“Play doesn’t just help us explore what is essential, it is essential in itself.”Greg McKeown, Essentialism
In Essentialism, Greg McKeown explains why we should all be relentlessly prioritizing and only spending time on the essentials.
He encourages constantly checking in with yourself and asking, “Is this the very most important thing I could be doing with my time?” If the answer is no, it gets removed from the schedule. By doing this, you are taking control of your life and not allowing others to define your priorities.
I’ve read other works that suggest this ruthless method of prioritization, but this one resonated with me for several reasons. The chapter about the importance of rest was especially compelling. The comparison he draws between operating with a lack of sleep and operating under the influence of alcohol helps drive home the point that sacrificing sleep isn’t a badge of honor. “Our highest priority is to protect our ability to prioritize,” McKeown says, and getting enough sleep is critical to preserving this ability.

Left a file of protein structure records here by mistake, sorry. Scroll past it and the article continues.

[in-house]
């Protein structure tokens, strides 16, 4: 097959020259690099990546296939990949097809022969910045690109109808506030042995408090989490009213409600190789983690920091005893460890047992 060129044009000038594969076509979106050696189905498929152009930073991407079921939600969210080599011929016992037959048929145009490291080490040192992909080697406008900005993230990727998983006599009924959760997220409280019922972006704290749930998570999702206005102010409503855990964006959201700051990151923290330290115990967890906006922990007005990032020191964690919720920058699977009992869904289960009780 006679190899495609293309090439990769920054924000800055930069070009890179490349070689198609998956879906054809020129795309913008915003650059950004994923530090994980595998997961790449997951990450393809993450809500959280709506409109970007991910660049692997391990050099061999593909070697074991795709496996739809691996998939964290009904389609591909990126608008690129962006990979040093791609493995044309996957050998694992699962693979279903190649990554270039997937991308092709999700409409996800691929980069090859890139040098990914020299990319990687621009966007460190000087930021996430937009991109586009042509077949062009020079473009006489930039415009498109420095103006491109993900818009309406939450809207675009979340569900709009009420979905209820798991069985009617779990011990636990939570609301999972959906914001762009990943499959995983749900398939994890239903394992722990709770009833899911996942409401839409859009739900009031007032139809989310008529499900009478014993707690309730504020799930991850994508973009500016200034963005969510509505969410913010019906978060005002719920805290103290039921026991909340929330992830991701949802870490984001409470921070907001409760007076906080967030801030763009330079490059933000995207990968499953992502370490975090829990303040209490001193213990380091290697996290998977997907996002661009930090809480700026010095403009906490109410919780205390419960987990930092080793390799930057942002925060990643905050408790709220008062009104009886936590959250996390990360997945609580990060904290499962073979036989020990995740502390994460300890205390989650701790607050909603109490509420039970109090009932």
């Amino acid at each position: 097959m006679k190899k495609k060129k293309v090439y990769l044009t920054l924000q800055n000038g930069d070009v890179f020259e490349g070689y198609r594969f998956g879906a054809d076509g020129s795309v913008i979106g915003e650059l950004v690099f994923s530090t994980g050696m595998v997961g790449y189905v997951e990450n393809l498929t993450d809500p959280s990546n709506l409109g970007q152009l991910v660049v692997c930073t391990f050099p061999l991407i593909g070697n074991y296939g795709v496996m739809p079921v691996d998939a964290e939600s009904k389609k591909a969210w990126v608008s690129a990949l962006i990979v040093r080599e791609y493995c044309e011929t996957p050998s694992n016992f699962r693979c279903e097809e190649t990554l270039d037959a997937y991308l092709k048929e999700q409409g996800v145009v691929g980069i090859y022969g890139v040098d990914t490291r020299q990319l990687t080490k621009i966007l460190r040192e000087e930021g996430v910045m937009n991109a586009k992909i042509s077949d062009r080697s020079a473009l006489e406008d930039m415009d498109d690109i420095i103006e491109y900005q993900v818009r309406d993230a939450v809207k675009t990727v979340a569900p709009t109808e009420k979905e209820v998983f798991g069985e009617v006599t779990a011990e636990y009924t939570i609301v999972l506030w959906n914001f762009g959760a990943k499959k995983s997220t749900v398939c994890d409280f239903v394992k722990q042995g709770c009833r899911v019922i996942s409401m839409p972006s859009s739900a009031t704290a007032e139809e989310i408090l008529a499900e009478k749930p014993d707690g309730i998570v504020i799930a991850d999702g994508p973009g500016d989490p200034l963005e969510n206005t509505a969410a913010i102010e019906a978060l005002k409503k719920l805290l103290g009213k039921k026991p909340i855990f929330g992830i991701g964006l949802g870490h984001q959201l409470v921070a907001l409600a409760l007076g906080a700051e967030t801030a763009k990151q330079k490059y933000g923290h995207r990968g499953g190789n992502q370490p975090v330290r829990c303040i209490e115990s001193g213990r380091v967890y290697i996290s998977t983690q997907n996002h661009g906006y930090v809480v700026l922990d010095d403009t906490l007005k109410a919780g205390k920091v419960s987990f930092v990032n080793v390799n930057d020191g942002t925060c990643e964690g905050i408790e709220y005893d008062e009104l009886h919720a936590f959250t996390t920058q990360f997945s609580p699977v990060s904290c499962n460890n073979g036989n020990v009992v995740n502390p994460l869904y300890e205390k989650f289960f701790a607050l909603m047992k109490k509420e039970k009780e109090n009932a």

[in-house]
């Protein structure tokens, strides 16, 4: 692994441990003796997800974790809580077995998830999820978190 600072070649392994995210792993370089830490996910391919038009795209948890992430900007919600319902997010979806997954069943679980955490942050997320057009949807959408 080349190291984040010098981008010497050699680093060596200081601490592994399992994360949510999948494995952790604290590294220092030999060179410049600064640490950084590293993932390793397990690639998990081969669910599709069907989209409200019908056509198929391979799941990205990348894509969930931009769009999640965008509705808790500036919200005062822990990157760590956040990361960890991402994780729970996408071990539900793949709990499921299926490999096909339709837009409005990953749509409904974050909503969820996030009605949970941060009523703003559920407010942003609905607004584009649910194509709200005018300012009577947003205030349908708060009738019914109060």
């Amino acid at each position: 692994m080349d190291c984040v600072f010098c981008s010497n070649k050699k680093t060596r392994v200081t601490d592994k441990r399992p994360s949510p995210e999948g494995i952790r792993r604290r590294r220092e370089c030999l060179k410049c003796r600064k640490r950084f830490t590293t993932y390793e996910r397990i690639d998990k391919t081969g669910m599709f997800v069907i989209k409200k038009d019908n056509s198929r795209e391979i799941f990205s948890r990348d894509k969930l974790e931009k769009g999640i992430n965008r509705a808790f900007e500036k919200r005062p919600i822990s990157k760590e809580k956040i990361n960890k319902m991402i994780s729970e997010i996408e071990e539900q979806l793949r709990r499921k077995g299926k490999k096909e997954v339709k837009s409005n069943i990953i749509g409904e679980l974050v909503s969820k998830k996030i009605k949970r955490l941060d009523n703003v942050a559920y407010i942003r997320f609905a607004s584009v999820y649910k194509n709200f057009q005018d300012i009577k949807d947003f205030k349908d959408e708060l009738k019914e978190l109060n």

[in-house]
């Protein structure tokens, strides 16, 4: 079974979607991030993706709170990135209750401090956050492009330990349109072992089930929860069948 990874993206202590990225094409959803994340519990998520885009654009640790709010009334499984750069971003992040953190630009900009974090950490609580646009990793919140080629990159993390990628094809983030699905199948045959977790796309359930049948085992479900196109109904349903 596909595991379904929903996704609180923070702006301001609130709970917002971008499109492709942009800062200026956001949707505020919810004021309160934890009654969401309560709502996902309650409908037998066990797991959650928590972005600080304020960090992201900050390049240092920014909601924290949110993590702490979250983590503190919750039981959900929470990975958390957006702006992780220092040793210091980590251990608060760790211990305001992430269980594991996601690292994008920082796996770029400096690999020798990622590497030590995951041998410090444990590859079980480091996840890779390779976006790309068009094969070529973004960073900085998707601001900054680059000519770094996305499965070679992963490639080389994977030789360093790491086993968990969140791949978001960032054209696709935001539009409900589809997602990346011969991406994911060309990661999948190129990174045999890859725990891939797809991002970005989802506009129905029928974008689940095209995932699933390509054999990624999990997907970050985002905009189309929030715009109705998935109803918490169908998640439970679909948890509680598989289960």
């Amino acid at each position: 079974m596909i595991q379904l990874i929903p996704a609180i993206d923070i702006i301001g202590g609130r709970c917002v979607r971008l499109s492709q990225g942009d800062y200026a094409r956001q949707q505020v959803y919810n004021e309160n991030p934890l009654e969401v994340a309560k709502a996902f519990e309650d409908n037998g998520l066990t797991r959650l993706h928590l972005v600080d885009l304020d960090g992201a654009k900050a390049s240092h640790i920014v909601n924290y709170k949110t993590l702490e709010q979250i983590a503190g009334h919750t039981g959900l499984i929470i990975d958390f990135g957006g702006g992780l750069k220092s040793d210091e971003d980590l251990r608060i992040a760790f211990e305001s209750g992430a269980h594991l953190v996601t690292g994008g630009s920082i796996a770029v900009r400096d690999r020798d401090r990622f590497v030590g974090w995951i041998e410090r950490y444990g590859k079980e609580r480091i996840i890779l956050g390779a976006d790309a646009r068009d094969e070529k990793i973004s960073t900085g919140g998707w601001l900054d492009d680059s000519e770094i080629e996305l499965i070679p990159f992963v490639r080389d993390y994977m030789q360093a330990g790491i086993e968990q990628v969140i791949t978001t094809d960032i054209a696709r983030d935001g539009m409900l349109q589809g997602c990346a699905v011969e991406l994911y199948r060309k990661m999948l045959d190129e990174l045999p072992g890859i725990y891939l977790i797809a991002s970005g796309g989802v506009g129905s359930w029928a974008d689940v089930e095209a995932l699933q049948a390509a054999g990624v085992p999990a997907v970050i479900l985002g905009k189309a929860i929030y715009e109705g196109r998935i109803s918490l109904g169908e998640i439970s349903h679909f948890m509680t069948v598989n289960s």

A chapter dedicated to playing also resonated with me. One of my goals for the year has been to spend an hour a day focused on a creative pursuit. The examples McKeown details of important discoveries that were made while the founder was “at play” helped reassure me that making creativity a priority isn’t self-indulgent. In fact, he says “Play doesn’t just help us explore what is essential, it is essential in itself.”
I got a lot out of listening to this book. Although I’m not typically one to read a book more than once, I could see myself listening to this one again to remind me of all of the reasons why it is important to say no and pare my schedule down to the things that really matter.
If you are looking for ways to “reduce friction” and “produce more by removing more” in your life, Essentialism is the book for you.
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